There were “missed opportunities” before the death of a seven-month old baby, a coroner has ruled. Indie Winnie Moloney, who was born on December 1, 2020, passed away at the Queen’s Medical Centre on July 23, 2021, after being unwell for days.
Her parents had taken her to hospital after she had woken up screaming and pale, having been completely well and normal the day before. They took Indie to hospital themselves instead of waiting for an ambulance but, after she had been checked over, she was sent home.
Her parents Sally Checkley, 32, and Kyle Moloney, 29, of Eastwood, then became worried after Mr Moloney returned from work and they called 111 – an appointment was then set-up for Indie to see an out of hours GP. Indie’s parents were told to take her to hospital if she got a lot worse or if she did not become better by Friday, July 23.
A doctor, who was the last to examine Indie two days before she took a turn for the worse, works for NEMS, which provides out-of-hours emergency services to people in Nottinghamshire, and has a walk-in patient service at the QMC.
At the time he said his notes were that Indie was “well and alert”, a happy child and she smiled. She was not clinically dehydrated, totally settled and fully pain-free throughout his consultation. The inquest heard that Indie often brightened up when meeting new people, meaning her health seemingly improved when seeing medical professionals before she showed more signs of illness afterwards.
On July 23 Indie began to appear more unwell and, while waiting for a clinician to ring them back, an ambulance was dispatched to the family’s house in Eastwood as more than 30 minutes had passed. Indie was described as “pale, floppy and unresponsive” and the ambulance made its way to the home on an emergency basis.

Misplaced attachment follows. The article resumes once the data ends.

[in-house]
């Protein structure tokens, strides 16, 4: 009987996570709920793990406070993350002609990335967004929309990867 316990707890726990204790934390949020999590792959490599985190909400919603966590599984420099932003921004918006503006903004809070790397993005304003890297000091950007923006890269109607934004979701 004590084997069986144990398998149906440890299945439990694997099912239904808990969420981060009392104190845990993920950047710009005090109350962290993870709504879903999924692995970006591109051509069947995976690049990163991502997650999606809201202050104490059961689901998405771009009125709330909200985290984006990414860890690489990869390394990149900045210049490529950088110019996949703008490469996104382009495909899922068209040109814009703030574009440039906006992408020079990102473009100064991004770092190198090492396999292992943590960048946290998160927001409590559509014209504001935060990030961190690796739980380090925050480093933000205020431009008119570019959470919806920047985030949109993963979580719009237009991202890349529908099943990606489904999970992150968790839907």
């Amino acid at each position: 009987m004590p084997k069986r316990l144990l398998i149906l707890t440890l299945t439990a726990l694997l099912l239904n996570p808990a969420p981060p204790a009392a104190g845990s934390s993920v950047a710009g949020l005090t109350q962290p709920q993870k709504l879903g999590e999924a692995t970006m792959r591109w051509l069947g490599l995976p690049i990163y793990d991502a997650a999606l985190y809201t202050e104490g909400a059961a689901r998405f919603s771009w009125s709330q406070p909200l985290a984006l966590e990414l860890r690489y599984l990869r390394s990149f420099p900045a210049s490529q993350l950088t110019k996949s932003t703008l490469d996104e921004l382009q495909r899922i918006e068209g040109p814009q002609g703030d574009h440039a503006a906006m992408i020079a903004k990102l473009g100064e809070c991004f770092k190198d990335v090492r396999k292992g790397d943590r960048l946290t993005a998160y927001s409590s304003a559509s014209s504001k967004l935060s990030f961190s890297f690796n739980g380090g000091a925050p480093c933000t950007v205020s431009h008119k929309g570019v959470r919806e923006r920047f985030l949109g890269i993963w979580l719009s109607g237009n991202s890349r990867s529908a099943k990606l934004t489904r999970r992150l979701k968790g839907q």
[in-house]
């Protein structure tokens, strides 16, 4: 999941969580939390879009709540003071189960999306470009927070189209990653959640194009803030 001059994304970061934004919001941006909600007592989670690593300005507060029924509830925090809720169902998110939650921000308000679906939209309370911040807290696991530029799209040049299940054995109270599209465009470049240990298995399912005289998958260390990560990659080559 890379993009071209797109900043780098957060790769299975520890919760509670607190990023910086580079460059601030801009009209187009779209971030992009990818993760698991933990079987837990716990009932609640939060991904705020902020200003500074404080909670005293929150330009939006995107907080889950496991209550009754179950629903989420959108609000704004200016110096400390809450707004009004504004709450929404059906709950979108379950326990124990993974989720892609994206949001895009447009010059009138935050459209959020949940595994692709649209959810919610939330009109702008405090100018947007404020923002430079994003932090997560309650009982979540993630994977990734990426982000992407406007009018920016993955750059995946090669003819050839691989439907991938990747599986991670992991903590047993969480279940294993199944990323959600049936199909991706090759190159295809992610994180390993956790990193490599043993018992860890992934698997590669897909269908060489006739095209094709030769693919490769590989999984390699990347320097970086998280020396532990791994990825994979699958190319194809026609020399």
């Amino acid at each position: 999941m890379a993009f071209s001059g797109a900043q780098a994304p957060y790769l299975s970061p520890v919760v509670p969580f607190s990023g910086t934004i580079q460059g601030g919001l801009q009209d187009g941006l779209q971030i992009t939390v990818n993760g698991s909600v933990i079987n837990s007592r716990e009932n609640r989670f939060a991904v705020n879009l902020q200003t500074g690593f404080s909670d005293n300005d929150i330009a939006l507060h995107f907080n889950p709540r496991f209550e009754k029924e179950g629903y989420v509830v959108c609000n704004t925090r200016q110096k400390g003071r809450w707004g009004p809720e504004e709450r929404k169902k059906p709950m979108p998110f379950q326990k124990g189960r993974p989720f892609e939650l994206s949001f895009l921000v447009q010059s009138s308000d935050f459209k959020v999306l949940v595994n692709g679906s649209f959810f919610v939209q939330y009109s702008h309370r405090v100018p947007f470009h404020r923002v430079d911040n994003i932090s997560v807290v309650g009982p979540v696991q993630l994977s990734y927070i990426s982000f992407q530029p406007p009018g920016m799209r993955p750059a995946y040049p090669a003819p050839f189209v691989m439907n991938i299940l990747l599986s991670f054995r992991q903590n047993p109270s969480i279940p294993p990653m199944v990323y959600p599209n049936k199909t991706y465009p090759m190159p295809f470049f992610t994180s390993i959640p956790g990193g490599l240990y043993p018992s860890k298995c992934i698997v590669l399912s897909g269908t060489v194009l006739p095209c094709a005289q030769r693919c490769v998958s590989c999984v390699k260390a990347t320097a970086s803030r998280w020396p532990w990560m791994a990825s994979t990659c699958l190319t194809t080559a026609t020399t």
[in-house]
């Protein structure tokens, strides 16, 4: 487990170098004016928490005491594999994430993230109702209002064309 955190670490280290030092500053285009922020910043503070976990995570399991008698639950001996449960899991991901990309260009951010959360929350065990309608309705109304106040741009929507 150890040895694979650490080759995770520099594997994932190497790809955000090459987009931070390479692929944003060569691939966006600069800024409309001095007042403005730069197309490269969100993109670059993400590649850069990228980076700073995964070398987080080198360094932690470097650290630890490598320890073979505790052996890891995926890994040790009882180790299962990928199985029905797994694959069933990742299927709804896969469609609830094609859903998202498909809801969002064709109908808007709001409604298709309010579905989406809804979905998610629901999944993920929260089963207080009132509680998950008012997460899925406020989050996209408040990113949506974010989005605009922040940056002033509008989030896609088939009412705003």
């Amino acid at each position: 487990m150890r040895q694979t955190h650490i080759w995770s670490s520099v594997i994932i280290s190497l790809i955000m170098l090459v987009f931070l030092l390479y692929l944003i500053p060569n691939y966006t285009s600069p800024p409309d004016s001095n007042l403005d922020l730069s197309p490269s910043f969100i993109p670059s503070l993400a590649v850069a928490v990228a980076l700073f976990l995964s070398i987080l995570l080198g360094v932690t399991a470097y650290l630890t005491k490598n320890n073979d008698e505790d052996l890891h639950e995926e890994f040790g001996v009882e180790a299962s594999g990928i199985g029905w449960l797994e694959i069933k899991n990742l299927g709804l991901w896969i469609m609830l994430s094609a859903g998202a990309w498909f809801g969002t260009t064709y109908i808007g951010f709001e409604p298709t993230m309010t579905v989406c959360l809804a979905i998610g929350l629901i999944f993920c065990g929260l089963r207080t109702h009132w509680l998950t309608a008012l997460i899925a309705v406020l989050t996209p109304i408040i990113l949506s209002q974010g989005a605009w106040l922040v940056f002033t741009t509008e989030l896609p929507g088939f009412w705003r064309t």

Indie entered into cardiac arrest and CPR was given by her parents – she later died in hospital. The inquest heard Indie developed a relatively common condition called Intussusception, only found at post mortem – where parts of her colon had slid into each other. It is a treatable condition and usually uncommon for a baby to die from. Doctors suspected Indie may have had gastroenteritis, which is a lot more common, the inquest was told.
The inquest found that Indie’s parents should have been instructed to go to hospital on July 21 – not two days later – and that this could have ultimately saved her life.
Gordon Clow, assistant coroner for Nottingham City and Nottinghamshire, said: “There was a missed opportunity to save Indie; had Indie been transferred to hospital on the night of 21 July 2021 it may have been that the intussusception would have been diagnosed and successfully treated. Indie’s death was caused by intussusception, a natural disease. She saw a GP two days prior to her death who was not himself able to diagnose intussusception and who did not refer Indie to the hospital for further investigations.
He added that her death was a “terrible tragedy” and that it’s not known for sure whether she may have survived if transferred to hospital sooner.
Katy Barnett, of Freeths Solicitors, read a statement out on behalf on the family. She said: “The family are devastated by the loss of their beloved daughter, especially in such tragic circumstances. The coroner has confirmed today that there was a failure to refer Indie to hospital and that this may have contributed to her untimely death. But the family still have many questions which they wish to be answered.
“We can only hope now that lessons which have been learnt today throughout this inquest process can help the family in some small way throughout the process of their grief. But also ensure that such tragic events do not happen again.”
Read more here: